• What is anti-virus software, and how does it work?"
    Anti-virus software, a.k.a anti-malware software, is computer software used to scan files to identify and eliminate malicious software (malware). Although anti-virus software was originally developed to detect and remove computer viruses (hence its name), it has been broadened in scope to detect other malware, such as worms, Trojan horses, adware, spyware, ransomware, etc. How does anti-virus software work? Anti-virus software typically uses two different techniques to identify and eliminate malware: Virus dictionary approach: The anti-virus software scans a file while referring to a dictionary of known virus signatures that have been previously identified. If a code segment in the file matches any virus signature in the virus dictionary, then the anti-virus software performs one or more of the following operations: deletes the file; quarantines the file so that it is unable to spread; or attempts to repair the file by removing the virus from the file. Suspicious behavior approach: The anti-virus software monitors the behavior of all programs, flagging suspicious behavior, such as one executing program attempting to write date to another executable program. The user is alerted to all suspicious behavior, and is queried regarding how the suspicious behavior should be handled. An advantage of the suspicious behavior approach over the virus dictionary approach is that the former can provide protection against new viruses whose signatures have not yet been incorporated into the latter’s virus dictionary. The two approaches are complementary and can be synergistically combined.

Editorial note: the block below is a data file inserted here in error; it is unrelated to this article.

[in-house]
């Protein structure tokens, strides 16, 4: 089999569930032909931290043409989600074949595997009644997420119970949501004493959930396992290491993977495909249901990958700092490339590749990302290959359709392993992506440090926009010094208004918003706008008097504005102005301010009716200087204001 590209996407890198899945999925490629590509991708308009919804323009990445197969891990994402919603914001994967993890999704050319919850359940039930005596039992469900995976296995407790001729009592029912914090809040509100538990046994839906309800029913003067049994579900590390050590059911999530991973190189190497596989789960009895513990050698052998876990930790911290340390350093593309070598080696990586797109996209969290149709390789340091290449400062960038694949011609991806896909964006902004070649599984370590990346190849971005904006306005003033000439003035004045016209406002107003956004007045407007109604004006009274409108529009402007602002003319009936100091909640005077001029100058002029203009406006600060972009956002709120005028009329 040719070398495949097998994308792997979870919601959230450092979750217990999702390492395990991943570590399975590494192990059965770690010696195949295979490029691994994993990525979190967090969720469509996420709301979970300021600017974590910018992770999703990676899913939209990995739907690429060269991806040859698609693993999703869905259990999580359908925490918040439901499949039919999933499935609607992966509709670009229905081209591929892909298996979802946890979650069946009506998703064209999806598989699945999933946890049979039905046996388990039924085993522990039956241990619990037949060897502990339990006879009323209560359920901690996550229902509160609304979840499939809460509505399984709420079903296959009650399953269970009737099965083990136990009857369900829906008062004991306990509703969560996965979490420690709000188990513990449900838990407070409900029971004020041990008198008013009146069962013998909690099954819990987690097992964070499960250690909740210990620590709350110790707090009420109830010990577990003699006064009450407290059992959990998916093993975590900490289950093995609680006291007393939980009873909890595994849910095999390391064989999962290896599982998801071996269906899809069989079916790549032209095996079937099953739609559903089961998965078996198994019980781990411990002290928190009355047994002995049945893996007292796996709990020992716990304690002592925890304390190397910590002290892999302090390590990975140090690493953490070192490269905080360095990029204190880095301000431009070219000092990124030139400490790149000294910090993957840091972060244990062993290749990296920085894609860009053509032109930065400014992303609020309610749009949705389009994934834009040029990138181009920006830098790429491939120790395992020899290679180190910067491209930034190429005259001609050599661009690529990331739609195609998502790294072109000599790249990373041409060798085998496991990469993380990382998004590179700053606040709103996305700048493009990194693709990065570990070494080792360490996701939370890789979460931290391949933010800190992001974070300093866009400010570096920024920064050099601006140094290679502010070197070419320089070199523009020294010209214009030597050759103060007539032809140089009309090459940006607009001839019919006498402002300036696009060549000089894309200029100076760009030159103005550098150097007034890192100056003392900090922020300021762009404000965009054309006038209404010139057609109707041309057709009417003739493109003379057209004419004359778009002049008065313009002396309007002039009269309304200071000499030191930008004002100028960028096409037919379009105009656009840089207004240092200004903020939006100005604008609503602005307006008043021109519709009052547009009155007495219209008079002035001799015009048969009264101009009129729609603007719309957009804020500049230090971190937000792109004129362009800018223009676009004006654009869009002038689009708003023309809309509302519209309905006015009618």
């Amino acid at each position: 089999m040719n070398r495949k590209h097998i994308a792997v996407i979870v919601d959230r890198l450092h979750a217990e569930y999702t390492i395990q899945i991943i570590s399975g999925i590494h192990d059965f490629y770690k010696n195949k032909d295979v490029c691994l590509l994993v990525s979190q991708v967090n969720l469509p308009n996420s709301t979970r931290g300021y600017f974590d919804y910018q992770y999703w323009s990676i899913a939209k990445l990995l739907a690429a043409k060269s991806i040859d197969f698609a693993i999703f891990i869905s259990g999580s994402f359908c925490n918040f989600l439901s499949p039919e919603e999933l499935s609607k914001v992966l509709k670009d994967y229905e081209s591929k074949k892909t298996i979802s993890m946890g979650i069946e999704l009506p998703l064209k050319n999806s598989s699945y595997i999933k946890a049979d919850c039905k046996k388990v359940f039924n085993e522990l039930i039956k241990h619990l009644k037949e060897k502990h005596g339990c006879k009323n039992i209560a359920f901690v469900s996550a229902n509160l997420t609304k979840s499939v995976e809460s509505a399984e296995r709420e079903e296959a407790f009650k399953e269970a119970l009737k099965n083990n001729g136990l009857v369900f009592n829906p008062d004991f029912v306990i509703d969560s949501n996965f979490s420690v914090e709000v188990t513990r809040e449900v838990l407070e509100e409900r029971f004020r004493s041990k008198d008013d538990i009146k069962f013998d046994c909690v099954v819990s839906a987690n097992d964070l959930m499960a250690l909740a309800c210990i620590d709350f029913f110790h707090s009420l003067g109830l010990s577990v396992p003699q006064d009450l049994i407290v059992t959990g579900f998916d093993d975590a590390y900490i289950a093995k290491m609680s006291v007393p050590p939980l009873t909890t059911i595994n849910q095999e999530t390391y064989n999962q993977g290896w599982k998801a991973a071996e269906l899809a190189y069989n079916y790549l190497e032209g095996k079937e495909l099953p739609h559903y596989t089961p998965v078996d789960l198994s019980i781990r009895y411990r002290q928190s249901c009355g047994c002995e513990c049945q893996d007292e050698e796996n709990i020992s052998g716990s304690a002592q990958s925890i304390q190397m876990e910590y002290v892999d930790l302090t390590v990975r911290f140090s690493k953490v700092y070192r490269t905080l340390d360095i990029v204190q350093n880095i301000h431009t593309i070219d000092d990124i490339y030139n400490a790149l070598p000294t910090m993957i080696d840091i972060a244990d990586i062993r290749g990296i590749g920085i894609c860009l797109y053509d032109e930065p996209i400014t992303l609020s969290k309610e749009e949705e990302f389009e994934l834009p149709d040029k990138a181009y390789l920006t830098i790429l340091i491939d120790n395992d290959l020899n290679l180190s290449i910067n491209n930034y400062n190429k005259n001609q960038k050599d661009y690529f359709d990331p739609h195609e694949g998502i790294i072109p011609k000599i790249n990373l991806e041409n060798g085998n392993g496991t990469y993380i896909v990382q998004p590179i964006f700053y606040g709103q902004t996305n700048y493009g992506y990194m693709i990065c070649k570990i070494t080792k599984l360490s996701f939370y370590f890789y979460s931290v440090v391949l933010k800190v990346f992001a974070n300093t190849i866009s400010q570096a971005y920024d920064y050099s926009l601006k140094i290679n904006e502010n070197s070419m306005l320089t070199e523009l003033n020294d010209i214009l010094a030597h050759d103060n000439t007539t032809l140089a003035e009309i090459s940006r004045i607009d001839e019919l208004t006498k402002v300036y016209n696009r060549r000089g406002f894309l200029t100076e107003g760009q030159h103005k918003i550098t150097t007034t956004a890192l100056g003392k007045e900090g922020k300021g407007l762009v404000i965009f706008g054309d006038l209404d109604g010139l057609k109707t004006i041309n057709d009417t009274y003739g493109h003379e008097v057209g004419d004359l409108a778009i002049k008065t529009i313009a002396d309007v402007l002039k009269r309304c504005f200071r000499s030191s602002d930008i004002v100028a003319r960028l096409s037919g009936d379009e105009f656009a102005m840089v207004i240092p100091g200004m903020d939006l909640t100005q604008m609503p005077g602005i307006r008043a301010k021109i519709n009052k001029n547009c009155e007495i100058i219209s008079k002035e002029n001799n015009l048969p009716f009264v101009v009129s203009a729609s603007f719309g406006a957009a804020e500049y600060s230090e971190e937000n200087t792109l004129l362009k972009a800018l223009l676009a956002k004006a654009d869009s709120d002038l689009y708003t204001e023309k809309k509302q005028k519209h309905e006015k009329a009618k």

• What is a Next Generation FireWall?